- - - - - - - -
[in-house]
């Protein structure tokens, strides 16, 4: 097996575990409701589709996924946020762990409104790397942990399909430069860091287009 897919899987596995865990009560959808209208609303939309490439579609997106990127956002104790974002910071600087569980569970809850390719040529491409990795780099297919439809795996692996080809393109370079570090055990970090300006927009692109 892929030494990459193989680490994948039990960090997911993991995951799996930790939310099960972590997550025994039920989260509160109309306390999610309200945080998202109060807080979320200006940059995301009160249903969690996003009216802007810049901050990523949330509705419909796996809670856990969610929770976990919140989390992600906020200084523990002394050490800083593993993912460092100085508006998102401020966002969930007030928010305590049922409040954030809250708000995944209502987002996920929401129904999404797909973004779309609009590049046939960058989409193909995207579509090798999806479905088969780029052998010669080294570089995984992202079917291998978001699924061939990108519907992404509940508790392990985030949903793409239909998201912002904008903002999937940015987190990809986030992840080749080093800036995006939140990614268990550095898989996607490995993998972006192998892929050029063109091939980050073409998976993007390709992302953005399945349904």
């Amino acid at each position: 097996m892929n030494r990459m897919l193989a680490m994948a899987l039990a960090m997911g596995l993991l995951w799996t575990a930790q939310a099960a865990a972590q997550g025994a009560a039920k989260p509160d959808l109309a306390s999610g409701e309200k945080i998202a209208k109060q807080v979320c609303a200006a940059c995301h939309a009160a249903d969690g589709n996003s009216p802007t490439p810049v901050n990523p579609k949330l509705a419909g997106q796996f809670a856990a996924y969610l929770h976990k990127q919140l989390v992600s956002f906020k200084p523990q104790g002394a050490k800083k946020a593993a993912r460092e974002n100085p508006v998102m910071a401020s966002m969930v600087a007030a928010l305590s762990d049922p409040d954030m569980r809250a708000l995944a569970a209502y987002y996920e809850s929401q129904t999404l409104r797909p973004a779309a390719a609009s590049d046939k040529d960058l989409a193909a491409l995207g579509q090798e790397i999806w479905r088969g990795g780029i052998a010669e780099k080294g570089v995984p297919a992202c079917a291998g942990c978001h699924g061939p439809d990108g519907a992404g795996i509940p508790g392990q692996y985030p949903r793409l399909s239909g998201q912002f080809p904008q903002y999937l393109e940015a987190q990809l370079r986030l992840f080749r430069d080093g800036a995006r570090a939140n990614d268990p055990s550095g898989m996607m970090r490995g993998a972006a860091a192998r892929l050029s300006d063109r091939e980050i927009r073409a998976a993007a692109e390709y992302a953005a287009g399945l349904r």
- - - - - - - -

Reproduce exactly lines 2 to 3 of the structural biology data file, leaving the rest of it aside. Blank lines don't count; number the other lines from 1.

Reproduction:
């Protein structure tokens, strides 16, 4: 097996575990409701589709996924946020762990409104790397942990399909430069860091287009 897919899987596995865990009560959808209208609303939309490439579609997106990127956002104790974002910071600087569980569970809850390719040529491409990795780099297919439809795996692996080809393109370079570090055990970090300006927009692109 892929030494990459193989680490994948039990960090997911993991995951799996930790939310099960972590997550025994039920989260509160109309306390999610309200945080998202109060807080979320200006940059995301009160249903969690996003009216802007810049901050990523949330509705419909796996809670856990969610929770976990919140989390992600906020200084523990002394050490800083593993993912460092100085508006998102401020966002969930007030928010305590049922409040954030809250708000995944209502987002996920929401129904999404797909973004779309609009590049046939960058989409193909995207579509090798999806479905088969780029052998010669080294570089995984992202079917291998978001699924061939990108519907992404509940508790392990985030949903793409239909998201912002904008903002999937940015987190990809986030992840080749080093800036995006939140990614268990550095898989996607490995993998972006192998892929050029063109091939980050073409998976993007390709992302953005399945349904």
């Amino acid at each position: 097996m892929n030494r990459m897919l193989a680490m994948a899987l039990a960090m997911g596995l993991l995951w799996t575990a930790q939310a099960a865990a972590q997550g025994a009560a039920k989260p509160d959808l109309a306390s999610g409701e309200k945080i998202a209208k109060q807080v979320c609303a200006a940059c995301h939309a009160a249903d969690g589709n996003s009216p802007t490439p810049v901050n990523p579609k949330l509705a419909g997106q796996f809670a856990a996924y969610l929770h976990k990127q919140l989390v992600s956002f906020k200084p523990q104790g002394a050490k800083k946020a593993a993912r460092e974002n100085p508006v998102m910071a401020s966002m969930v600087a007030a928010l305590s762990d049922p409040d954030m569980r809250a708000l995944a569970a209502y987002y996920e809850s929401q129904t999404l409104r797909p973004a779309a390719a609009s590049d046939k040529d960058l989409a193909a491409l995207g579509q090798e790397i999806w479905r088969g990795g780029i052998a010669e780099k080294g570089v995984p297919a992202c079917a291998g942990c978001h699924g061939p439809d990108g519907a992404g795996i509940p508790g392990q692996y985030p949903r793409l399909s239909g998201q912002f080809p904008q903002y999937l393109e940015a987190q990809l370079r986030l992840f080749r430069d080093g800036a995006r570090a939140n990614d268990p055990s550095g898989m996607m970090r490995g993998a972006a860091a192998r892929l050029s300006d063109r091939e980050i927009r073409a998976a993007a692109e390709y992302a953005a287009g399945l349904r």